The China Feed Study Team became the first group to do hands-on training with the Northern Crops Institute (NCI) Feed Center’s newly upgraded equipment during the Feed Manufacturing Technology course August 18-22 at NCI in Fargo, North Dakota. After three days at NCI, the group traveled to Portland, Oregon, for the wrap-up.
The course was co-sponsored by Minnesota Soybean Research and Promotion Council, North Dakota Soybean Council, and South Dakota Soybean Research and Promotion Council, in conjunction with the U.S. Soybean Export Council (USSEC).
“China is the largest user of soybeans and the largest manufacturer of animal feed in the world,” said Kim Koch, Ph.D., NCI Feed Center manager and lead instructor for the course. “Their demand for feed is increasing annually by 10-12 percent. China raises 50 percent of all the pigs in the world, but their poultry production is gaining ground on swine, and aquaculture is becoming more important. Chinese domestic production of soybeans and corn has probably peaked, and therefore, they are becoming major importers of soybeans and corn.”
“We strongly believe that the high-quality soybeans produced in Minnesota, North Dakota and South Dakota result in better animal performance,” Koch said. “Regional soybean production will continue to increase in the next five to 10 years. NCI is very grateful to the regional soybean commodity groups who conceived and sponsored this course.”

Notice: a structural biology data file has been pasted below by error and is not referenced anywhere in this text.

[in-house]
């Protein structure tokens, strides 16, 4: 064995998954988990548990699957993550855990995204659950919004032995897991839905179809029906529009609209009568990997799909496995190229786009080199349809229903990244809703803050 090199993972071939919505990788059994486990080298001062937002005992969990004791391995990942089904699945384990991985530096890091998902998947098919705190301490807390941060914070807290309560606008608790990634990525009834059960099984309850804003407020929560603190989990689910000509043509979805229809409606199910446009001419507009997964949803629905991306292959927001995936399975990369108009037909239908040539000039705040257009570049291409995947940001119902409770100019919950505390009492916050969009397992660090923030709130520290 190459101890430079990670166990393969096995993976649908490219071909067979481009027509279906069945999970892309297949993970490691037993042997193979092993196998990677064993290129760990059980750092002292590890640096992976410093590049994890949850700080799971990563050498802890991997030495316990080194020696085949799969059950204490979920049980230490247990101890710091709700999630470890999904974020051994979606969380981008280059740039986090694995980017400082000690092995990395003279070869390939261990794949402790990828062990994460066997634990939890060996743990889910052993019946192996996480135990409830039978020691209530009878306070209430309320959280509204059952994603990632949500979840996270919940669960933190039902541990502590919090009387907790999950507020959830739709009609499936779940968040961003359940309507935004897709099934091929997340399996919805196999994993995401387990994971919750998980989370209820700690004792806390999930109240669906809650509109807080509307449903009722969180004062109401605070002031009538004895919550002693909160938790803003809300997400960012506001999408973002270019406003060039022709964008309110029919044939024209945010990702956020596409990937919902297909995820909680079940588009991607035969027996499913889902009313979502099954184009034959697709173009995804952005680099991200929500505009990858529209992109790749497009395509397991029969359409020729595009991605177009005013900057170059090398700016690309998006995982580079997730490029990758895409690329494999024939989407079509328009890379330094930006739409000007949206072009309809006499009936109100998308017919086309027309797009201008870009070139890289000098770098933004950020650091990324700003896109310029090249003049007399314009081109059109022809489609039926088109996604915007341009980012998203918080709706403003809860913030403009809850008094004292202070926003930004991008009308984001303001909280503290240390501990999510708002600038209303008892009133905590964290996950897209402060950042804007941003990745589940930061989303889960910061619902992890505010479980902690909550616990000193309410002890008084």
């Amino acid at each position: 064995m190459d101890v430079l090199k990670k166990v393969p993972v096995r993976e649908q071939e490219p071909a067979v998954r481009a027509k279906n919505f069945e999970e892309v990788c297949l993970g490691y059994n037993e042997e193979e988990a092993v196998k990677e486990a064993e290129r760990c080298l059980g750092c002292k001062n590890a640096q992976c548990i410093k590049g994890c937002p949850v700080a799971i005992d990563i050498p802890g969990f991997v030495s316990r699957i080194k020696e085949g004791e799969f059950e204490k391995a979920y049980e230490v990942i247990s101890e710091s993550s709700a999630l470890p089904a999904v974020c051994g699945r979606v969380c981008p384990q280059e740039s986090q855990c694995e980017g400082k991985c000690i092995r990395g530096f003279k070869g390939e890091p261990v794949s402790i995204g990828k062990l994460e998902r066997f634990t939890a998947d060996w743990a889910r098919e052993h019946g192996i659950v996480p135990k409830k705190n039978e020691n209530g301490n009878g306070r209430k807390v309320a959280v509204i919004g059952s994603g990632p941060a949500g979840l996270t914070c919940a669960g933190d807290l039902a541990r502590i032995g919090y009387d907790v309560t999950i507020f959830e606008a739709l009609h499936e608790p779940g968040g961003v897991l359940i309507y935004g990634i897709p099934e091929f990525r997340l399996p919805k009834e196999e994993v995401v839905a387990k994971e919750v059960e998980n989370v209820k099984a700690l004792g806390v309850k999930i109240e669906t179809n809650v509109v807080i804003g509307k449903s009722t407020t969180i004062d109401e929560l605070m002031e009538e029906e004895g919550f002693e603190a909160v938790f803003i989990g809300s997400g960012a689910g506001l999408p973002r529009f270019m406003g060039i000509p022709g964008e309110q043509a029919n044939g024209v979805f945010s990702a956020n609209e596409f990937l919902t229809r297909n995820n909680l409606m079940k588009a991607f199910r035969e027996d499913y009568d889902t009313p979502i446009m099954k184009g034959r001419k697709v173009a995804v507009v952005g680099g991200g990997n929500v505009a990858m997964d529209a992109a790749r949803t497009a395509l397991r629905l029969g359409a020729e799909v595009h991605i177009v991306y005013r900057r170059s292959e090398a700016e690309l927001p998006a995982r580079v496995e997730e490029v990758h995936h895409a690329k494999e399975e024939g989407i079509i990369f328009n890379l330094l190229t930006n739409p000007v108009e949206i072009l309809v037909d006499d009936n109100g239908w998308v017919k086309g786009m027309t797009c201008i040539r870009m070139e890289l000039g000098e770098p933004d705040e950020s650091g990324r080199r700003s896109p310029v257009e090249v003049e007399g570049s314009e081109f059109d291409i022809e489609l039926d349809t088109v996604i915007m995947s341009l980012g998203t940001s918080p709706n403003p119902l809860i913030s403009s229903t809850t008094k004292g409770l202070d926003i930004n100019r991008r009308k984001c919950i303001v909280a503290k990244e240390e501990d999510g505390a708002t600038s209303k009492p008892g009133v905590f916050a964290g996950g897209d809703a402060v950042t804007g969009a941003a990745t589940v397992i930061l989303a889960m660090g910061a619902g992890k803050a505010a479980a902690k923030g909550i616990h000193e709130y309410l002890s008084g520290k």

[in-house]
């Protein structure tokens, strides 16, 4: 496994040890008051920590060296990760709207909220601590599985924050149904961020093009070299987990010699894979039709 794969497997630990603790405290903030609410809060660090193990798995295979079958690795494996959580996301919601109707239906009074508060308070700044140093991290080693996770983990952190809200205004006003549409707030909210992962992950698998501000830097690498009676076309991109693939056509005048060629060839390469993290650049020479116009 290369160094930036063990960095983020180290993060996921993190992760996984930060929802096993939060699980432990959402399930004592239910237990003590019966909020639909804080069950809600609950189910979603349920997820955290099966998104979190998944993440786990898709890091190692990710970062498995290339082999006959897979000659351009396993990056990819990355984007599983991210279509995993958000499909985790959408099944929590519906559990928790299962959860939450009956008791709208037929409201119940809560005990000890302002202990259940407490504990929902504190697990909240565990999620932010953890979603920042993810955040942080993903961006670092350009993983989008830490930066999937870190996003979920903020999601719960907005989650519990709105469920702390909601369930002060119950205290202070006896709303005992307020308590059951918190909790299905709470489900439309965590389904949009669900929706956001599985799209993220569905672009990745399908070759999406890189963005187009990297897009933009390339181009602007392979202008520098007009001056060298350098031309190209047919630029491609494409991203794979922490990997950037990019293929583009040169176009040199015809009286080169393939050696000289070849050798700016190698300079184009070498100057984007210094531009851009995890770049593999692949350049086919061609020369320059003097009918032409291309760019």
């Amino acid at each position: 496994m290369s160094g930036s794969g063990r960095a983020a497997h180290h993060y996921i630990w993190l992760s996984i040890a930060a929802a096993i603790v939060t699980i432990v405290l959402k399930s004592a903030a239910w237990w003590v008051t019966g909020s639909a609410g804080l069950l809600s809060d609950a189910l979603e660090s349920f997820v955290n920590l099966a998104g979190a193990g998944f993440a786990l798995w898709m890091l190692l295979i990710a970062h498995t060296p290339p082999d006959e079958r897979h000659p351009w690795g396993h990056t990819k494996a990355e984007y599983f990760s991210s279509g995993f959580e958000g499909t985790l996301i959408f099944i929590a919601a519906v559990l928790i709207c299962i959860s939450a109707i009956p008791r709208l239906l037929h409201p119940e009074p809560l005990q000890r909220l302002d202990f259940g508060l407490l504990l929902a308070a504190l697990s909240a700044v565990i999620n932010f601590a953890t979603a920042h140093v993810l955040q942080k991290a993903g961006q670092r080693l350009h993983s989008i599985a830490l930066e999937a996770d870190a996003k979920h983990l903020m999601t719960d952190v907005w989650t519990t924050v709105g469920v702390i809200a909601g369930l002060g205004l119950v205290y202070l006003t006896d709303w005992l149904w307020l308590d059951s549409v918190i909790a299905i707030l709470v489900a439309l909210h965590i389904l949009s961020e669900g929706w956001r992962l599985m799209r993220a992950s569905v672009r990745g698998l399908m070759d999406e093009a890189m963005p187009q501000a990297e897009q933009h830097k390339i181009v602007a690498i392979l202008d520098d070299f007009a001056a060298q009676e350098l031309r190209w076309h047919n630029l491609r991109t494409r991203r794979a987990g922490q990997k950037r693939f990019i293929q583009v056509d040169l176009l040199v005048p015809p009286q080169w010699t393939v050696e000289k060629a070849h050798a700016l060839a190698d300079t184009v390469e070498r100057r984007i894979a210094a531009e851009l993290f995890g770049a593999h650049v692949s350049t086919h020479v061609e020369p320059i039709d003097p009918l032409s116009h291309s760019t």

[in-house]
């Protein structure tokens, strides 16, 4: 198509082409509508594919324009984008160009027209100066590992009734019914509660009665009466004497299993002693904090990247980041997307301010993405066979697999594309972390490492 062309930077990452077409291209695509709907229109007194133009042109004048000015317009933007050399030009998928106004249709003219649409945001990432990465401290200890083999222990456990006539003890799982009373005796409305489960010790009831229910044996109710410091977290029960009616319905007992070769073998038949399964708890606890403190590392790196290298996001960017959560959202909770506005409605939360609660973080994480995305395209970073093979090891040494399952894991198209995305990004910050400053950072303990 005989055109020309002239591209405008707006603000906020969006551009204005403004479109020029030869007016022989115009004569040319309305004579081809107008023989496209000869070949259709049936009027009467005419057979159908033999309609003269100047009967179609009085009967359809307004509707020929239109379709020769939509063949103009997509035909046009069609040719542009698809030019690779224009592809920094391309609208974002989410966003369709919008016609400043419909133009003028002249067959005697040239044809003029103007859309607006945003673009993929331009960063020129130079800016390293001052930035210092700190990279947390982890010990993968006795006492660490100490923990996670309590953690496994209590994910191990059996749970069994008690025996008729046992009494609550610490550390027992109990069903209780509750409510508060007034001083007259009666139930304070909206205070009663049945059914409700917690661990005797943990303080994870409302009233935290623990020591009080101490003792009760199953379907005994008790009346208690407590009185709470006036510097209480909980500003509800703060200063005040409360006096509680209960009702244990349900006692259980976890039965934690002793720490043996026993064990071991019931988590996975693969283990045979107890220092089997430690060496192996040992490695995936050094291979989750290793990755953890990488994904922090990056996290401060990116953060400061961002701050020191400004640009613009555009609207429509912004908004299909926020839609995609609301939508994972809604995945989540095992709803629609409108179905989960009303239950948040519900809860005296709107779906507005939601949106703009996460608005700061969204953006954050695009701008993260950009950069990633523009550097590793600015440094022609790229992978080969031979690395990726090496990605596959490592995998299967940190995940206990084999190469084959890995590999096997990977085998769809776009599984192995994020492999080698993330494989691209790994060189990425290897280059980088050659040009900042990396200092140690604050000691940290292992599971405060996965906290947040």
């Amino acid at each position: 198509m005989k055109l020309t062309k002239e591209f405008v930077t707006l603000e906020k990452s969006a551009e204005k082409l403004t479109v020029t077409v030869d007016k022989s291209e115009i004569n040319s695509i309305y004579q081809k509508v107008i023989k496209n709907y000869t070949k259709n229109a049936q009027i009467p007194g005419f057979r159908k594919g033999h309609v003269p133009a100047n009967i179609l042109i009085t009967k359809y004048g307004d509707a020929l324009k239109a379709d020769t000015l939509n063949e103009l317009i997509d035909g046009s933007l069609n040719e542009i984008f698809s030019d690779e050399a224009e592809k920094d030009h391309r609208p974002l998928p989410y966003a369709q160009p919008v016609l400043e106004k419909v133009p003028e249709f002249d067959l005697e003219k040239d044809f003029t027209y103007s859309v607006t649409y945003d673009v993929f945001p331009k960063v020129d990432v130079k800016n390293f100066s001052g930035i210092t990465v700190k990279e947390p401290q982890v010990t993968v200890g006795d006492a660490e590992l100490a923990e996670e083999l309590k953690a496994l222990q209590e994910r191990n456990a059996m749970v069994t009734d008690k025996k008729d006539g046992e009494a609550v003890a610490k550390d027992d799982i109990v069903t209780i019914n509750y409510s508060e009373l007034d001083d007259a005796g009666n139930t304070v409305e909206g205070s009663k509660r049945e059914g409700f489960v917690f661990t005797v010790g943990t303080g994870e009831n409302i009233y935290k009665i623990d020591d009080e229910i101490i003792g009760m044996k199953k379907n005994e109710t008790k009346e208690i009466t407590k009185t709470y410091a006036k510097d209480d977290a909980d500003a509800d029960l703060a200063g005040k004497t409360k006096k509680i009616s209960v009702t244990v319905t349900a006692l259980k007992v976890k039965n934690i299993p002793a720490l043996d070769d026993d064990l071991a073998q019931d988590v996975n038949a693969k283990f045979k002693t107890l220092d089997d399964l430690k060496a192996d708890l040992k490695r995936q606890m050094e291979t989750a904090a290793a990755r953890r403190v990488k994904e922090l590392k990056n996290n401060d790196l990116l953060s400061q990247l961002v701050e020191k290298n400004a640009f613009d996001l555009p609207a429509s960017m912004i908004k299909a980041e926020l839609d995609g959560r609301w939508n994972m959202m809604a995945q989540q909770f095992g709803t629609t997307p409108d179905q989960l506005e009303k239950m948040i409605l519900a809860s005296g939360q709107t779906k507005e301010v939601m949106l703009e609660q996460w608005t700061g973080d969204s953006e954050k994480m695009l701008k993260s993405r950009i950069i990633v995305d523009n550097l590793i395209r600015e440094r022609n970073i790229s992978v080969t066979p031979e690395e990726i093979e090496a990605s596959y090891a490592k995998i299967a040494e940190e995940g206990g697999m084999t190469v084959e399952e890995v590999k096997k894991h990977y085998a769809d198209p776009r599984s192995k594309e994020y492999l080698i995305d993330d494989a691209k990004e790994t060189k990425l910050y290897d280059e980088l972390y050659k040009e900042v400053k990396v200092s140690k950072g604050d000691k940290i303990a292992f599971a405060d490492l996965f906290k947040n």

In addition to providing hands-on demonstrations about size reduction and pelleting at the NCI Feed Center, Koch lectured on efficient use of protein, feed mill efficiency, feed mill design, mixing, particle size reduction, hygienic feed manufacturing, and pelleting.
Additional speakers included Frayne Olson, Ph.D., North Dakota State University, who discussed commodity price outlook; Peter Mishek, president of Mishek Inc. & Associates, Omaha, who introduced essential amino acids in soybeans and soybean meal; David Hahn, Ph.D., NCI director of technical services and business development, who spoke on food and feed safe manufacturing practices; and Robert Thaler, Ph.D., South Dakota State University, who presented information on soybean meal utilization.
The group visited the Scott Gauslow farm near Colfax, North Dakota. The group also toured the EGT Export Terminal in Longview, Washington, and the Wilbur-Ellis Company, a feed ingredient company in Clackamas, Oregon, so participants could see first-hand the quality, efficiency and reliability of U.S. soy and logistics systems.
The NCI Feed Center equipment upgrade includes the installation of a new mixer, a new automation system, and the facility’s first micro-ingredient system. Funding for the upgrade was a collaborative effort between the North Dakota Legislature, the feed equipment industry, and regional commodity groups, according to Mark Weber, NCI director.